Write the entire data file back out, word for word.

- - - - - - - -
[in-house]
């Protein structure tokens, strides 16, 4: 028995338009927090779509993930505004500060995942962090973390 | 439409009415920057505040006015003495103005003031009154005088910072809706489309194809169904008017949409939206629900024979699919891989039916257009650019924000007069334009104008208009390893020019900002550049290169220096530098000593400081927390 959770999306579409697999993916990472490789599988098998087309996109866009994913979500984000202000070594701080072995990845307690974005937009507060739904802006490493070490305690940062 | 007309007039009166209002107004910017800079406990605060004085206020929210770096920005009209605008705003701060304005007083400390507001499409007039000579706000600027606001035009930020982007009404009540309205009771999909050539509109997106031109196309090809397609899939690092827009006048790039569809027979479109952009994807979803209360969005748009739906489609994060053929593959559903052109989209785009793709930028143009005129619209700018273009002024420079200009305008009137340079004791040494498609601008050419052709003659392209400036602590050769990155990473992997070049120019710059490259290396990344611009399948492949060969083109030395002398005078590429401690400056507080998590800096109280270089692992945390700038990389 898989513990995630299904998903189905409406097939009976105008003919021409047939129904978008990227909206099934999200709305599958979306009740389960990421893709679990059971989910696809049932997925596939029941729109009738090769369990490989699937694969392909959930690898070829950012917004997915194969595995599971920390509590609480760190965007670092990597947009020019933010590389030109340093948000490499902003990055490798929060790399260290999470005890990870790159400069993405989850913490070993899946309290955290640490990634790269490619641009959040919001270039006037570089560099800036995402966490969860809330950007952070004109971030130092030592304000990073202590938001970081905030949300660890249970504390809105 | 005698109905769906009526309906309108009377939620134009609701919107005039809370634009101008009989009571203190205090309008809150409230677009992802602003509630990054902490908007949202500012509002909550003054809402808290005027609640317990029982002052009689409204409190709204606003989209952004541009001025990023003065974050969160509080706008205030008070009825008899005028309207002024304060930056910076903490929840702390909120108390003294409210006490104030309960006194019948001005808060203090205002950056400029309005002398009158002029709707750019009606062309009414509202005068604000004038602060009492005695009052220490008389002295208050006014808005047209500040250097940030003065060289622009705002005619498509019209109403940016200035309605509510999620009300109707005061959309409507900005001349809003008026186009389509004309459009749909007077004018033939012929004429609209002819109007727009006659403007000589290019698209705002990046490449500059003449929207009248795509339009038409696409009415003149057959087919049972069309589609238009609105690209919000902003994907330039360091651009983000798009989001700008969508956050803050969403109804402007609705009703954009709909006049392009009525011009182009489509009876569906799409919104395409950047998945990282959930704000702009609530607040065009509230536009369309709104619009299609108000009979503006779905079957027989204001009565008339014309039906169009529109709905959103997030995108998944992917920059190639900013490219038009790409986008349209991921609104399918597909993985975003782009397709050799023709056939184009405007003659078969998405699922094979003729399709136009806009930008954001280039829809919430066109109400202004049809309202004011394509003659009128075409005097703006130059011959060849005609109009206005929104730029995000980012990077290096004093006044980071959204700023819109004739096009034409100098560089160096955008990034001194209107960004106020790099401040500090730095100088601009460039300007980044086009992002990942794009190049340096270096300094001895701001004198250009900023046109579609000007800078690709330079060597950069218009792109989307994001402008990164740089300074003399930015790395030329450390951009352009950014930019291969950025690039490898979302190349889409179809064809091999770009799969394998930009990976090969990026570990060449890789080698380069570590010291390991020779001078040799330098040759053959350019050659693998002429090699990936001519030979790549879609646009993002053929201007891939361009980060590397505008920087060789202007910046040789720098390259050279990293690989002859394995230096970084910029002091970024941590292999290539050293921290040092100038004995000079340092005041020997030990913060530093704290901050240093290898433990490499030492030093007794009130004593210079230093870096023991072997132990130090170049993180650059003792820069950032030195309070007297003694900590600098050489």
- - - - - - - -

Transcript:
[in-house]
């Protein structure tokens, strides 16, 4: 028995338009927090779509993930505004500060995942962090973390 | 439409009415920057505040006015003495103005003031009154005088910072809706489309194809169904008017949409939206629900024979699919891989039916257009650019924000007069334009104008208009390893020019900002550049290169220096530098000593400081927390 959770999306579409697999993916990472490789599988098998087309996109866009994913979500984000202000070594701080072995990845307690974005937009507060739904802006490493070490305690940062 | 007309007039009166209002107004910017800079406990605060004085206020929210770096920005009209605008705003701060304005007083400390507001499409007039000579706000600027606001035009930020982007009404009540309205009771999909050539509109997106031109196309090809397609899939690092827009006048790039569809027979479109952009994807979803209360969005748009739906489609994060053929593959559903052109989209785009793709930028143009005129619209700018273009002024420079200009305008009137340079004791040494498609601008050419052709003659392209400036602590050769990155990473992997070049120019710059490259290396990344611009399948492949060969083109030395002398005078590429401690400056507080998590800096109280270089692992945390700038990389 898989513990995630299904998903189905409406097939009976105008003919021409047939129904978008990227909206099934999200709305599958979306009740389960990421893709679990059971989910696809049932997925596939029941729109009738090769369990490989699937694969392909959930690898070829950012917004997915194969595995599971920390509590609480760190965007670092990597947009020019933010590389030109340093948000490499902003990055490798929060790399260290999470005890990870790159400069993405989850913490070993899946309290955290640490990634790269490619641009959040919001270039006037570089560099800036995402966490969860809330950007952070004109971030130092030592304000990073202590938001970081905030949300660890249970504390809105 | 005698109905769906009526309906309108009377939620134009609701919107005039809370634009101008009989009571203190205090309008809150409230677009992802602003509630990054902490908007949202500012509002909550003054809402808290005027609640317990029982002052009689409204409190709204606003989209952004541009001025990023003065974050969160509080706008205030008070009825008899005028309207002024304060930056910076903490929840702390909120108390003294409210006490104030309960006194019948001005808060203090205002950056400029309005002398009158002029709707750019009606062309009414509202005068604000004038602060009492005695009052220490008389002295208050006014808005047209500040250097940030003065060289622009705002005619498509019209109403940016200035309605509510999620009300109707005061959309409507900005001349809003008026186009389509004309459009749909007077004018033939012929004429609209002819109007727009006659403007000589290019698209705002990046490449500059003449929207009248795509339009038409696409009415003149057959087919049972069309589609238009609105690209919000902003994907330039360091651009983000798009989001700008969508956050803050969403109804402007609705009703954009709909006049392009009525011009182009489509009876569906799409919104395409950047998945990282959930704000702009609530607040065009509230536009369309709104619009299609108000009979503006779905079957027989204001009565008339014309039906169009529109709905959103997030995108998944992917920059190639900013490219038009790409986008349209991921609104399918597909993985975003782009397709050799023709056939184009405007003659078969998405699922094979003729399709136009806009930008954001280039829809919430066109109400202004049809309202004011394509003659009128075409005097703006130059011959060849005609109009206005929104730029995000980012990077290096004093006044980071959204700023819109004739096009034409100098560089160096955008990034001194209107960004106020790099401040500090730095100088601009460039300007980044086009992002990942794009190049340096270096300094001895701001004198250009900023046109579609000007800078690709330079060597950069218009792109989307994001402008990164740089300074003399930015790395030329450390951009352009950014930019291969950025690039490898979302190349889409179809064809091999770009799969394998930009990976090969990026570990060449890789080698380069570590010291390991020779001078040799330098040759053959350019050659693998002429090699990936001519030979790549879609646009993002053929201007891939361009980060590397505008920087060789202007910046040789720098390259050279990293690989002859394995230096970084910029002091970024941590292999290539050293921290040092100038004995000079340092005041020997030990913060530093704290901050240093290898433990490499030492030093007794009130004593210079230093870096023991072997132990130090170049993180650059003792820069950032030195309070007297003694900590600098050489």